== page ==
AT&T scores another fiber partnership deal in Indiana

AT&T’s efforts to secure more public-private partnership deals seem to be paying off, with the operator locking in its second such arrangement in Indiana.

The operator scored a $4.4 million contract to deliver fiber to more than 4,000 locations in the city of Boonville, Indiana. The deal was first announced by the town in May, but was contingent on funding approval by the city council and execution of a final contract. With all the necessary approvals and signatures now in hand, AT&T said planning and engineering work will now begin.

It added the project is expected to be complete within 18 months.

Boonville Mayor Charlie Wyatt said in a statement “Connectivity is crucial to the success of a community and we are so pleased to now officially be moving forward with AT&T on this important project.” He previously noted the forthcoming network will allow residents to tap into online educational, healthcare and business resources.

The new project complements another public-private partnership build AT&T is undertaking in neighboring Vanderburgh County, Indiana. That $39.6 million effort aims to deliver fiber to more than 20,000 locations over the course of a two-year period.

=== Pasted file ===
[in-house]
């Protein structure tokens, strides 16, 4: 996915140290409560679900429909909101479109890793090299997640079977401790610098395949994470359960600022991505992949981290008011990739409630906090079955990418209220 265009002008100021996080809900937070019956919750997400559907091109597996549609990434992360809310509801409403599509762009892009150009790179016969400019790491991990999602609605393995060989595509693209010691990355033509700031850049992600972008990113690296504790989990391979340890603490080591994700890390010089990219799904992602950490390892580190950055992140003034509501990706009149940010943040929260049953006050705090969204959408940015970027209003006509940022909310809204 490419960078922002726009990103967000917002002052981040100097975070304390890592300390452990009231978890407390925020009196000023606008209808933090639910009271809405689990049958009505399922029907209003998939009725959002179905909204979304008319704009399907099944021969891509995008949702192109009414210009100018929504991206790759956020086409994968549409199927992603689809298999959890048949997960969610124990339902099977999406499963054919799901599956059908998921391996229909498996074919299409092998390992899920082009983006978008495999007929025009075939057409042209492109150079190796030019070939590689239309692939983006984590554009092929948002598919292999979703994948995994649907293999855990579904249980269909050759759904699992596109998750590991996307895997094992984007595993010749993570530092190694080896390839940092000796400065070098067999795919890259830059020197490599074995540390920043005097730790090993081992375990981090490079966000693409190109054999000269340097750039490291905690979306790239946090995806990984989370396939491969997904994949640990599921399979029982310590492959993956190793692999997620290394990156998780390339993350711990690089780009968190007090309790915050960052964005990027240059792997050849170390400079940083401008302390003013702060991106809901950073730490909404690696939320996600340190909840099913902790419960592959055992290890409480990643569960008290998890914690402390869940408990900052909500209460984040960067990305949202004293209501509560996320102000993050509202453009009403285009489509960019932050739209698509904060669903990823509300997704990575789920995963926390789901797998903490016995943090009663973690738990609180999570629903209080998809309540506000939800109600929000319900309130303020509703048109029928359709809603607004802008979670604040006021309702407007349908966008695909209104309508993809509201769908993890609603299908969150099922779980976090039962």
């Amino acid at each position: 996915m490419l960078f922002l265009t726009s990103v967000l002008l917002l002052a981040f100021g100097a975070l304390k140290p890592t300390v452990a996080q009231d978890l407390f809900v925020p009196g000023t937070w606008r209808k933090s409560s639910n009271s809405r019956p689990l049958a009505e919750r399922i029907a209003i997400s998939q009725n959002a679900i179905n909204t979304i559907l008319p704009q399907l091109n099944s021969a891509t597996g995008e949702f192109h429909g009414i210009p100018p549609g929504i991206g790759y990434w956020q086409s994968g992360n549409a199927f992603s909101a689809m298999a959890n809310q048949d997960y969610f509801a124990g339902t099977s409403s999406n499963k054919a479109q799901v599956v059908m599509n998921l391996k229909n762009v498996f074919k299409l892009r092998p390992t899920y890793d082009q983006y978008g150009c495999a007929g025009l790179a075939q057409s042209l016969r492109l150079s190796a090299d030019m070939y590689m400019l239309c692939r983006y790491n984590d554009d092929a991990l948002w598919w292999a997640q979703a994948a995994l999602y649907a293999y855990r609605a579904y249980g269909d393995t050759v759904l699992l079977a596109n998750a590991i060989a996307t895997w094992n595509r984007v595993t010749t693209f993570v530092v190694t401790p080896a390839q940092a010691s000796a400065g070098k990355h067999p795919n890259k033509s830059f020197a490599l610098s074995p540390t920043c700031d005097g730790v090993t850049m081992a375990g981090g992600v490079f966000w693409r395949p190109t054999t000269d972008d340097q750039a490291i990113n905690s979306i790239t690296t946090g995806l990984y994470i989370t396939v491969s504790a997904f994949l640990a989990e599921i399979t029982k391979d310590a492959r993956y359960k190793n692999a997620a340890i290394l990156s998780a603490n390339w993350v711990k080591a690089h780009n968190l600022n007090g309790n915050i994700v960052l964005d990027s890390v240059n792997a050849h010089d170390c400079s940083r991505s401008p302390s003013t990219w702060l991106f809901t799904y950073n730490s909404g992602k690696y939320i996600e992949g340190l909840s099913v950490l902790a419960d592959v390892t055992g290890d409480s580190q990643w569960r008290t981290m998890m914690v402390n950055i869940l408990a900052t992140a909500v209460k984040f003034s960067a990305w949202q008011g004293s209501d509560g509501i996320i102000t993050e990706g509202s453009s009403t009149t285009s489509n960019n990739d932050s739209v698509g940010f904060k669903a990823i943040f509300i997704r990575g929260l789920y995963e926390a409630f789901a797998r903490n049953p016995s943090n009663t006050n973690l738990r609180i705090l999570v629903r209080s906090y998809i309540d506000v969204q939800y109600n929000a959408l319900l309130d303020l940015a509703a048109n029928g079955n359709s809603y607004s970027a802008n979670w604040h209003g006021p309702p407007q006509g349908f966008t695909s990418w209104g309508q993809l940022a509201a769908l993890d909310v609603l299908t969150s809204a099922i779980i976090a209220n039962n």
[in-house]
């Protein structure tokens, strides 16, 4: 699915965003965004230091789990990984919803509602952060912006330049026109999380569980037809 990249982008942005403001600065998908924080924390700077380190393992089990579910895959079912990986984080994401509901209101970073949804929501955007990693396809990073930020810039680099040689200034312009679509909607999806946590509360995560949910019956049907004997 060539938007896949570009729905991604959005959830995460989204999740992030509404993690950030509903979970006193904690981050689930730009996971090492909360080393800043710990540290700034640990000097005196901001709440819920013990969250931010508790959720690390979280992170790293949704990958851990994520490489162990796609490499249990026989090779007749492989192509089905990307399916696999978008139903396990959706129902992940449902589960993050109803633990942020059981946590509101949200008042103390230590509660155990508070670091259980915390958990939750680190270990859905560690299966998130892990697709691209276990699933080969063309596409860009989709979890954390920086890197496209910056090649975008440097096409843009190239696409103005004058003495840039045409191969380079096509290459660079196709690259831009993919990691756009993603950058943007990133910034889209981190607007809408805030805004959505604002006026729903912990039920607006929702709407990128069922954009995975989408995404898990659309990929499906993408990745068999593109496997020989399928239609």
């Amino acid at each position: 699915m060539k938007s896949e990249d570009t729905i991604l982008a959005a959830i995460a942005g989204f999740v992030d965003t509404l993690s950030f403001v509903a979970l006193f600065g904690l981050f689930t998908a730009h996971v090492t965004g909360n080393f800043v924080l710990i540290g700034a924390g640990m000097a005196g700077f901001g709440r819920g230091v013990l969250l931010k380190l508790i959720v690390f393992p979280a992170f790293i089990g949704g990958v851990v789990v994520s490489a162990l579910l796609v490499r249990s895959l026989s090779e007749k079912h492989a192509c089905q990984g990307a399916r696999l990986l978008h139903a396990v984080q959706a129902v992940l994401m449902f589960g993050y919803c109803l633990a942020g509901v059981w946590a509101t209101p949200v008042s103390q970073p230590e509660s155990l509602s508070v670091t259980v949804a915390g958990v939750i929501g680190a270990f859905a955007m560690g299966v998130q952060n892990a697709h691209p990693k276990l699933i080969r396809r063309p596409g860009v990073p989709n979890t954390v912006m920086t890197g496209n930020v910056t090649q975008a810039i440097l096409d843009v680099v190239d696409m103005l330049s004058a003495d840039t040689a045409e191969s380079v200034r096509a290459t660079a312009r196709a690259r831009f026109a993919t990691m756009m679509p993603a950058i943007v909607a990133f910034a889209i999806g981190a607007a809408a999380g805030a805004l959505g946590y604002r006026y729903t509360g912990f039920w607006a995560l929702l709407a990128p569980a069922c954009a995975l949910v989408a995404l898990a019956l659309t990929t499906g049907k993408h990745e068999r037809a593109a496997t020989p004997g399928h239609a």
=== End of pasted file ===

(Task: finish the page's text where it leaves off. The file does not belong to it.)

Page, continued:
AT&T has also signed public-private partnership deals with Oldham County, Kentucky and Amarillo, Texas in recent months to cover an additional 42,000 locations with fiber.

Speaking with Fierce about the Amarillo deal last month, AT&T President of Broadband Access and Adoption Jeff Luong said it is “absolutely interested in talking to all communities that are looking at using government funding to improve connectivity.” He added communities have made broadband a priority and the operator is seeing them leverage a variety of funding sources ranging from American Rescue Plan Act money to their own general funds to help fuel builds.

Luong argued public-private partnerships have a key role to play in bridging the digital divide, allowing the operator to deploy in areas that might not otherwise be economical to reach.